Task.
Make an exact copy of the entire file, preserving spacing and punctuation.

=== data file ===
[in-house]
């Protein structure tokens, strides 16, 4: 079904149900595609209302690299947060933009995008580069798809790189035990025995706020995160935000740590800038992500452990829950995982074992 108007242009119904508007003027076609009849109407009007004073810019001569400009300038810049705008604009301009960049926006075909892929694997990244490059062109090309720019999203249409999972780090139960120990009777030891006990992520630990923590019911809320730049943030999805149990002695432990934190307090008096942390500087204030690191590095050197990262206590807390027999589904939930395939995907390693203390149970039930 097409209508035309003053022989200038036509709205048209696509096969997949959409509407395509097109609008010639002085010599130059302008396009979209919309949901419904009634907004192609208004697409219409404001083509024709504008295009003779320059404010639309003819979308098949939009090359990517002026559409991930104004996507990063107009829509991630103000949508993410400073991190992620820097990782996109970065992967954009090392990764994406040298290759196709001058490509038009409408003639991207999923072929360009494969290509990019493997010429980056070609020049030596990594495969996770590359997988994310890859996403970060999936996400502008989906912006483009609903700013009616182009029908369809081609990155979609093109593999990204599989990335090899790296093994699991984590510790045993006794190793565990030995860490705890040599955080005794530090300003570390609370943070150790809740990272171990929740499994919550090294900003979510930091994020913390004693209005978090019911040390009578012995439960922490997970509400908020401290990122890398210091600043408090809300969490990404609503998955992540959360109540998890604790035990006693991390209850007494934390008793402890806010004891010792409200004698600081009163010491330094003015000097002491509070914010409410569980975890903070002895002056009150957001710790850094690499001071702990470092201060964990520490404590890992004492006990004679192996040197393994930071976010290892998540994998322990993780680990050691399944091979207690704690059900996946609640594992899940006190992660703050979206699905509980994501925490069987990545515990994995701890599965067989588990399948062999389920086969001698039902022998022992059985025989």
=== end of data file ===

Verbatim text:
[in-house]
């Protein structure tokens, strides 16, 4: 079904149900595609209302690299947060933009995008580069798809790189035990025995706020995160935000740590800038992500452990829950995982074992 108007242009119904508007003027076609009849109407009007004073810019001569400009300038810049705008604009301009960049926006075909892929694997990244490059062109090309720019999203249409999972780090139960120990009777030891006990992520630990923590019911809320730049943030999805149990002695432990934190307090008096942390500087204030690191590095050197990262206590807390027999589904939930395939995907390693203390149970039930 097409209508035309003053022989200038036509709205048209696509096969997949959409509407395509097109609008010639002085010599130059302008396009979209919309949901419904009634907004192609208004697409219409404001083509024709504008295009003779320059404010639309003819979308098949939009090359990517002026559409991930104004996507990063107009829509991630103000949508993410400073991190992620820097990782996109970065992967954009090392990764994406040298290759196709001058490509038009409408003639991207999923072929360009494969290509990019493997010429980056070609020049030596990594495969996770590359997988994310890859996403970060999936996400502008989906912006483009609903700013009616182009029908369809081609990155979609093109593999990204599989990335090899790296093994699991984590510790045993006794190793565990030995860490705890040599955080005794530090300003570390609370943070150790809740990272171990929740499994919550090294900003979510930091994020913390004693209005978090019911040390009578012995439960922490997970509400908020401290990122890398210091600043408090809300969490990404609503998955992540959360109540998890604790035990006693991390209850007494934390008793402890806010004891010792409200004698600081009163010491330094003015000097002491509070914010409410569980975890903070002895002056009150957001710790850094690499001071702990470092201060964990520490404590890992004492006990004679192996040197393994930071976010290892998540994998322990993780680990050691399944091979207690704690059900996946609640594992899940006190992660703050979206699905509980994501925490069987990545515990994995701890599965067989588990399948062999389920086969001698039902022998022992059985025989």